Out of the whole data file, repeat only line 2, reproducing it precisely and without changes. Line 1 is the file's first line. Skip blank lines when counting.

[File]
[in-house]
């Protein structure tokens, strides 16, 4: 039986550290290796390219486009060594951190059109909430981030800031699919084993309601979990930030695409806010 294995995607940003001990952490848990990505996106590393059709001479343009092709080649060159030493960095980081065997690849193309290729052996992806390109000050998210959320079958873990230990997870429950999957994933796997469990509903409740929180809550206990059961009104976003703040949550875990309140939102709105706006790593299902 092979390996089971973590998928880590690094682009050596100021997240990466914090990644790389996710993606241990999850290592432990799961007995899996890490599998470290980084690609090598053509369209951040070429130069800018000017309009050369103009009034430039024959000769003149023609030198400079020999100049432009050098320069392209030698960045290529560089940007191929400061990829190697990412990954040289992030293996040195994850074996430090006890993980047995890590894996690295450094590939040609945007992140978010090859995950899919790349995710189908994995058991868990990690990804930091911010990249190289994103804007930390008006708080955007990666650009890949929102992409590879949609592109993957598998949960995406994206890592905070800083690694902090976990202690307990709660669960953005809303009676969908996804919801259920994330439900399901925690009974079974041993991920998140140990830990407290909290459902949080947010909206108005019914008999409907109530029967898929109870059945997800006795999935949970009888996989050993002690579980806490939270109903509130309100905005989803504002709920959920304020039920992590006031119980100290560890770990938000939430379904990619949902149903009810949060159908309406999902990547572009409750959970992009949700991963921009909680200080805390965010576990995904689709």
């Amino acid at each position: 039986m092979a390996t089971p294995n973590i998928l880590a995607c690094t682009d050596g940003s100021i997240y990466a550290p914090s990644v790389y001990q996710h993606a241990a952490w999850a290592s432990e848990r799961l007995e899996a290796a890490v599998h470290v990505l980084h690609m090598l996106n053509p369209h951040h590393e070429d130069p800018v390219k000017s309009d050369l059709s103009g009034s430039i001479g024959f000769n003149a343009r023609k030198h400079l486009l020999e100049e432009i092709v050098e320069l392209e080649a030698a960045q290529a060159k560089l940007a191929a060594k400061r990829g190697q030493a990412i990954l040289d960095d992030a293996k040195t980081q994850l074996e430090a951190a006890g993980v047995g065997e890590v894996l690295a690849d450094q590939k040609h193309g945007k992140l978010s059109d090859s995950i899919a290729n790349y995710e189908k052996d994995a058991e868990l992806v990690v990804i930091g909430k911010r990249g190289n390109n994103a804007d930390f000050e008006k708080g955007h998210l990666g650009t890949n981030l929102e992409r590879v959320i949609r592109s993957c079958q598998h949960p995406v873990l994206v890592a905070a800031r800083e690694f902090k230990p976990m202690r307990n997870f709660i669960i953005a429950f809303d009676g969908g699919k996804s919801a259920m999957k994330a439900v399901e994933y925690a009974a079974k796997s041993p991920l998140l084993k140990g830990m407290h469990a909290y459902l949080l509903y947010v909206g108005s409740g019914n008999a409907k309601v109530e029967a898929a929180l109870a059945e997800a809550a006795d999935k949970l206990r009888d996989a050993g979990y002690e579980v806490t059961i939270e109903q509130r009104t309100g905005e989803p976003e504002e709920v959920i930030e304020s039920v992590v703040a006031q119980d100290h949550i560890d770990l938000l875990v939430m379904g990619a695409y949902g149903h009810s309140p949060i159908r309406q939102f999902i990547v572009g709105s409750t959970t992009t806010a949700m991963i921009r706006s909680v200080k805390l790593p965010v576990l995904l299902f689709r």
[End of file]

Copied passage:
């Protein structure tokens, strides 16, 4: 039986550290290796390219486009060594951190059109909430981030800031699919084993309601979990930030695409806010 294995995607940003001990952490848990990505996106590393059709001479343009092709080649060159030493960095980081065997690849193309290729052996992806390109000050998210959320079958873990230990997870429950999957994933796997469990509903409740929180809550206990059961009104976003703040949550875990309140939102709105706006790593299902 092979390996089971973590998928880590690094682009050596100021997240990466914090990644790389996710993606241990999850290592432990799961007995899996890490599998470290980084690609090598053509369209951040070429130069800018000017309009050369103009009034430039024959000769003149023609030198400079020999100049432009050098320069392209030698960045290529560089940007191929400061990829190697990412990954040289992030293996040195994850074996430090006890993980047995890590894996690295450094590939040609945007992140978010090859995950899919790349995710189908994995058991868990990690990804930091911010990249190289994103804007930390008006708080955007990666650009890949929102992409590879949609592109993957598998949960995406994206890592905070800083690694902090976990202690307990709660669960953005809303009676969908996804919801259920994330439900399901925690009974079974041993991920998140140990830990407290909290459902949080947010909206108005019914008999409907109530029967898929109870059945997800006795999935949970009888996989050993002690579980806490939270109903509130309100905005989803504002709920959920304020039920992590006031119980100290560890770990938000939430379904990619949902149903009810949060159908309406999902990547572009409750959970992009949700991963921009909680200080805390965010576990995904689709």